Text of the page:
“A wave of panic passed over the vessel, and these rough and hardy men, who feared no mortal foe, shook with terror at the shadows of their own minds.” — Sir Arthur Conan Doyle, “Sir Nigel”

Click, click, click, click, click, click, click …

As each of the 14 base-on-balls was administered Tuesday night against Belton, Glenn Cunningham must have felt a twinge of déjà vu.

Because the longtime Harker Heights head baseball coach has been on this ride before — a roller coaster of missed opportunities and wasted potential.

Just two weeks into the new season, the Knights already appear to be off to an up-and-down start.

Competing in the season-opening Waco ISD tournament, Harker Heights (5-5, 0-1 8-5A) couldn’t buy a run and dropped all four of its games by a combined score of 28-9 — to the likes of Cleburn, Ennis and China Spring.

But last weekend in Shoemaker’s three-day Wolf Pack Classic, the renewed Knights rolled up five straight victories before settling to split the tournament championship with the District 8-5A rival Grey Wolves rather than waste pitchers in a non-district competition.

All of a sudden, though, as if they were slowly climbing the arching rails upward toward the sky — clickety-clack, clickety-clack, clickety-clack — it was almost as if the bottom dropped out on the Knights and down they plummeted.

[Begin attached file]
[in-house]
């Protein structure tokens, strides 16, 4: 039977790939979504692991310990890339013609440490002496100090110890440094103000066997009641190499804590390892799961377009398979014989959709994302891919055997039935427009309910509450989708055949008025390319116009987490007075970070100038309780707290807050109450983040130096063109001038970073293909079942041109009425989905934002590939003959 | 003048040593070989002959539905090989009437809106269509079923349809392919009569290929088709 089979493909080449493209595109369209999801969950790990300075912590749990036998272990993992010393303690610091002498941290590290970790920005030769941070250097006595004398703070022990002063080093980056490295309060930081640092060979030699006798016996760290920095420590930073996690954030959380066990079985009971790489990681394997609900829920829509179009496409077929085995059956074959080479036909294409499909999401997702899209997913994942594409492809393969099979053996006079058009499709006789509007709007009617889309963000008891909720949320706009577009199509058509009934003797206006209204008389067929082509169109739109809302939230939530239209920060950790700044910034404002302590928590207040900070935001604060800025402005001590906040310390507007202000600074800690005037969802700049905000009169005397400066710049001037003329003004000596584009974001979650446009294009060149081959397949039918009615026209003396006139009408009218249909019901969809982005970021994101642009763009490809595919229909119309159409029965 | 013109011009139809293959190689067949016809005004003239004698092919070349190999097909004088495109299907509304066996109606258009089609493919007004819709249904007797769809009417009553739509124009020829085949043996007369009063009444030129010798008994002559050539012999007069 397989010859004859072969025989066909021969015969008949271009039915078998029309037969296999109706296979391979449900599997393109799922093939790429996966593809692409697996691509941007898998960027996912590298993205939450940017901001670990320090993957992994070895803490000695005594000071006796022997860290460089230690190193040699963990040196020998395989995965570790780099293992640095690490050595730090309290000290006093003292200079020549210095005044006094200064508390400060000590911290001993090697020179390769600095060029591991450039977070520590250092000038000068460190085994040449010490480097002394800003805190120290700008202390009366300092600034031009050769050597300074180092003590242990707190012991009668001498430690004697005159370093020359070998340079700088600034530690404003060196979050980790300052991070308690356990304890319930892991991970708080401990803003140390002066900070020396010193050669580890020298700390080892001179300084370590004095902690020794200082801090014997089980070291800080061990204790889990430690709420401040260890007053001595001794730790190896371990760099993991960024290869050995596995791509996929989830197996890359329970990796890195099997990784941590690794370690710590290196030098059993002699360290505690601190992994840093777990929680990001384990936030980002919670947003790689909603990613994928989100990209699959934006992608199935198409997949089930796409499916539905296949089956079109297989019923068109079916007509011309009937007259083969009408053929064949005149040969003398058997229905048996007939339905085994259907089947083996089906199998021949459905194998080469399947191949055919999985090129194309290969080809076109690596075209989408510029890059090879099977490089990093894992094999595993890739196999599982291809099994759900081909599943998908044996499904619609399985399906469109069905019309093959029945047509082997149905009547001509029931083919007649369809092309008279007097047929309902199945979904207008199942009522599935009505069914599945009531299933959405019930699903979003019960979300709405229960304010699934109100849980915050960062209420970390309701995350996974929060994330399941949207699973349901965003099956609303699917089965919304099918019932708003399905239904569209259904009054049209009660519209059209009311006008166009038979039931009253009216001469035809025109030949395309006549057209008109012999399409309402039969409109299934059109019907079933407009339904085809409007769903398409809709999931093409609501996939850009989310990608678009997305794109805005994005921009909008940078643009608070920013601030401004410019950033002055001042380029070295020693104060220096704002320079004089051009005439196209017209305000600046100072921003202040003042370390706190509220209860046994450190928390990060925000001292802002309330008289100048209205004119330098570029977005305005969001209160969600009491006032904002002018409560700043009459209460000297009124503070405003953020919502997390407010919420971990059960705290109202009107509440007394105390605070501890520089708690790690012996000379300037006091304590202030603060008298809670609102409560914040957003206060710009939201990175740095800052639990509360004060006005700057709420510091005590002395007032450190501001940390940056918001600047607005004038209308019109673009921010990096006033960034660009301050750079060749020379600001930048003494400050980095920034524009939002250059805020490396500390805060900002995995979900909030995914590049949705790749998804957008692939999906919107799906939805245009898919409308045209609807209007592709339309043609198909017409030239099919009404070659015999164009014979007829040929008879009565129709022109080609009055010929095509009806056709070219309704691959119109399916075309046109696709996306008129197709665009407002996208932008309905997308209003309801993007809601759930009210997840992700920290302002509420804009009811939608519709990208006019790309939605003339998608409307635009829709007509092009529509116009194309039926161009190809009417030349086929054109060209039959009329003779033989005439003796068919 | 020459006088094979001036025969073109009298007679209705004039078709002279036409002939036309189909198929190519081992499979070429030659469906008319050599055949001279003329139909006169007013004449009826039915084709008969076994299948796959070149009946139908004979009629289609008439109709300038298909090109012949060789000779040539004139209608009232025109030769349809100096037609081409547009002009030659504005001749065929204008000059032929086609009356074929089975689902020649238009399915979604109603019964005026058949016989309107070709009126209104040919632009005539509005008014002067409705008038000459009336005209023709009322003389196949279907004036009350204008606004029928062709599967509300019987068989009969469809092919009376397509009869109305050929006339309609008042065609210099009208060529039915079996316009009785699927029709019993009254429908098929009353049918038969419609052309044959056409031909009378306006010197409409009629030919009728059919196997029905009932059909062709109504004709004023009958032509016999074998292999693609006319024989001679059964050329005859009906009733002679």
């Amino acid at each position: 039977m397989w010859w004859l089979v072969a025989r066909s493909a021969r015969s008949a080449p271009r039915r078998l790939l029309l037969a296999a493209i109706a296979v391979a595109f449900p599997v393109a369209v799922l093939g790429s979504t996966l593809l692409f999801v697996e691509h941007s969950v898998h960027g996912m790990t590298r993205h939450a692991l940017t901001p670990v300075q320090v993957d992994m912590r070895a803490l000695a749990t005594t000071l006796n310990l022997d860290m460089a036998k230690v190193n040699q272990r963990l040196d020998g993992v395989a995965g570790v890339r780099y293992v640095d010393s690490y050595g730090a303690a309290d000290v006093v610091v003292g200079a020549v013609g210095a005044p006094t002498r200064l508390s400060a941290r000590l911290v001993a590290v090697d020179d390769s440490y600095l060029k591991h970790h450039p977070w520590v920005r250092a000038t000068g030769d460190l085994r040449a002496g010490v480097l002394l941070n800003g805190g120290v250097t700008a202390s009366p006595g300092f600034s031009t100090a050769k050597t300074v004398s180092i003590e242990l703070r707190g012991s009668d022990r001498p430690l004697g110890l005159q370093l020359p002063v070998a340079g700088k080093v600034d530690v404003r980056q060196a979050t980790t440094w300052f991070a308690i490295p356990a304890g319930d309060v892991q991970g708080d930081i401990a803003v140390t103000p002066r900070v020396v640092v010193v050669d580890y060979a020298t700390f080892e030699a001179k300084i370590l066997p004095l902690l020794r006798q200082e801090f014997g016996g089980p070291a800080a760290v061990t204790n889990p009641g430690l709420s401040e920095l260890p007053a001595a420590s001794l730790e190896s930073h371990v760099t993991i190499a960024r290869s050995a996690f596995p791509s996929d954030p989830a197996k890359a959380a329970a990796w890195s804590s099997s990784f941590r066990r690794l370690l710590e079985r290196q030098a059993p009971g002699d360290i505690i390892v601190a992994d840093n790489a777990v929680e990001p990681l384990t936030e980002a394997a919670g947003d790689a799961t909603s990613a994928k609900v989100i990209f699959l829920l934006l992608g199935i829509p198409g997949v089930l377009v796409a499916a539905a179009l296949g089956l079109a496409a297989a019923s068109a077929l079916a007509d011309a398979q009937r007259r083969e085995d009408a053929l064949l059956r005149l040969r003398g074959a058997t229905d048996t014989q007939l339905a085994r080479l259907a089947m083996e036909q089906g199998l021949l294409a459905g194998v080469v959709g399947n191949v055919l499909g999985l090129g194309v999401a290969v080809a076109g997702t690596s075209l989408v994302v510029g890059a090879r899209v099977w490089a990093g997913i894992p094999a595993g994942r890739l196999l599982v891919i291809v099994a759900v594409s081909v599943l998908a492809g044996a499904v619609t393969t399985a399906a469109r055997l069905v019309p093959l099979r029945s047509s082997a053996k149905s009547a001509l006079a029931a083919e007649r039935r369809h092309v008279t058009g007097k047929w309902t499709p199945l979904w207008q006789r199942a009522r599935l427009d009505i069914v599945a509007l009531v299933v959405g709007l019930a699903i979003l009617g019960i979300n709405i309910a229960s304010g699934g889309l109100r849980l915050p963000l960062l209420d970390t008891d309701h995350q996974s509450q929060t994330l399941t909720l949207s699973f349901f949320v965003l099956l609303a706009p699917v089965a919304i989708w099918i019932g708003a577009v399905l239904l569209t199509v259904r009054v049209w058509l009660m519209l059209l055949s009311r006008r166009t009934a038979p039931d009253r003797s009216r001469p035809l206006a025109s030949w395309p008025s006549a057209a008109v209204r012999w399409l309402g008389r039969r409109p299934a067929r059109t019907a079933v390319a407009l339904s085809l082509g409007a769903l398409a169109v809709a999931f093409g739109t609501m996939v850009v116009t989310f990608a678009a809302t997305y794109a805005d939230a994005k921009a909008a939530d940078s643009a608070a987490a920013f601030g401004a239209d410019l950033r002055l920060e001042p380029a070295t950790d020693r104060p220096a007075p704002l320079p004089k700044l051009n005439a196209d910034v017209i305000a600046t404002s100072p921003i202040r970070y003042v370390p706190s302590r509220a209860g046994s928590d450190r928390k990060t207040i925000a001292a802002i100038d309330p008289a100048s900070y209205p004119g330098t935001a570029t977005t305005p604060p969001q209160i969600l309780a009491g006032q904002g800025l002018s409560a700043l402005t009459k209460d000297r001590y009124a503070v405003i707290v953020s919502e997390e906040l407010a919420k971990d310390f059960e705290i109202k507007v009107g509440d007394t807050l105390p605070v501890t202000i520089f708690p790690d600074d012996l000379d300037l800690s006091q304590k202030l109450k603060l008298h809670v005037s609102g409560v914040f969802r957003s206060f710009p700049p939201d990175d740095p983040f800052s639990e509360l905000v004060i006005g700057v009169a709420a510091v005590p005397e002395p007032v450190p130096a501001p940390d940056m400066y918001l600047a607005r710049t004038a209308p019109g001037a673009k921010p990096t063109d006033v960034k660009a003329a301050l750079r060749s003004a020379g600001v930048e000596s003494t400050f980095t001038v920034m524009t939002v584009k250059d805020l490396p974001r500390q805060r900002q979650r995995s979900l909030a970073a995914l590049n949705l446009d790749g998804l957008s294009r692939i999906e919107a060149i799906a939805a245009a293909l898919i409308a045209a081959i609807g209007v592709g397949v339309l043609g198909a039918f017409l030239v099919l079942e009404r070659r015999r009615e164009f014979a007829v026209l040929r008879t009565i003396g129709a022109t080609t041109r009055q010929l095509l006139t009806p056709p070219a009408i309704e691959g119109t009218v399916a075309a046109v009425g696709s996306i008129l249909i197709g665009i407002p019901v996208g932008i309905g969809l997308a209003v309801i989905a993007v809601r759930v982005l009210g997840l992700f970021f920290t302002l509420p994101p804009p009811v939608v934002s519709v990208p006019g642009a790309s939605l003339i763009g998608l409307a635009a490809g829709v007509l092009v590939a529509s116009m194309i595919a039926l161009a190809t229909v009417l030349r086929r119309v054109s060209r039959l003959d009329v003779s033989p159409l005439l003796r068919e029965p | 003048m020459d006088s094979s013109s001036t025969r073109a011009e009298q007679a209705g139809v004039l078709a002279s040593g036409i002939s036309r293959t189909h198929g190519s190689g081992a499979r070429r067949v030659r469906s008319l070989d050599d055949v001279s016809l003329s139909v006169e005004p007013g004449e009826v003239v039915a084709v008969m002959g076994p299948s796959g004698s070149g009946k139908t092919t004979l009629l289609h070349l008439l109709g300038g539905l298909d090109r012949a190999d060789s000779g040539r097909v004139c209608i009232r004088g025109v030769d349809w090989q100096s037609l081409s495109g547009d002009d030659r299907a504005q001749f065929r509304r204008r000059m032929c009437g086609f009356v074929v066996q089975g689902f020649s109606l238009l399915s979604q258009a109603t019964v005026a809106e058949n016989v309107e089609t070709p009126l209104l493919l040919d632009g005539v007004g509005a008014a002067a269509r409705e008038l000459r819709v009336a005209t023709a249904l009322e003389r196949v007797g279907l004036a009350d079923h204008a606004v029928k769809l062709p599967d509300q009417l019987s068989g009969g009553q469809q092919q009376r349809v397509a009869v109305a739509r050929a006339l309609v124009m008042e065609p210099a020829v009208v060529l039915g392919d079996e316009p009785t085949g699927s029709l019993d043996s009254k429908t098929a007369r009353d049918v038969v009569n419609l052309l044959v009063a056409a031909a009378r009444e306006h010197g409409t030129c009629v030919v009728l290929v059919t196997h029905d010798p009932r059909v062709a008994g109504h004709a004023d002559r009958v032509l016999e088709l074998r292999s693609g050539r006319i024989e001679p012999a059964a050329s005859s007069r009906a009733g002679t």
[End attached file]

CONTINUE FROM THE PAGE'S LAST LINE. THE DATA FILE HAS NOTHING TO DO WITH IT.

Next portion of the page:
As each walk worked its way around the bases in Tuesday’s 6-1 district-opening home loss to Belton, a usually strong program not nearly as insurmountable as it has been, Cunningham looked like a kid who was about to projectile up the milkshake he chugged before strapping into the ride.

In that loss, the Knights’ bats fell silent again with one hit, this time coming in a record-breaking 17-strikeout performance from newly-minted Belton ace Jared Janczak.

The real issue is Harker Heights’ consistent inconsistency. The last few seasons the Knights put together a few promising wins only to have the floor drop out from under them as they free-fall through several tough-to-stomach losses.

This season, though, thanks to a handful of underclassmen fighting for playing time, Heights may have one of its more talented squads in years — highlighted by freshman Tyler Torres and sophomore Michael Ray Zapata. Throw in a pair of standout juniors seeing their second year of varsity action in five-tool outfielder Damion May and steady shortstop Caleb Dean and there’s a solid foundation of talent and experience to work with.

But after Tuesday night’s debacle, Cunningham better close his eyes and hold on for dear life. Because this roller coaster looks like it’s got a few more peaks and valleys in store.

Contact Alex Byington at alexb@kdhnews.com or (254) 501-7566

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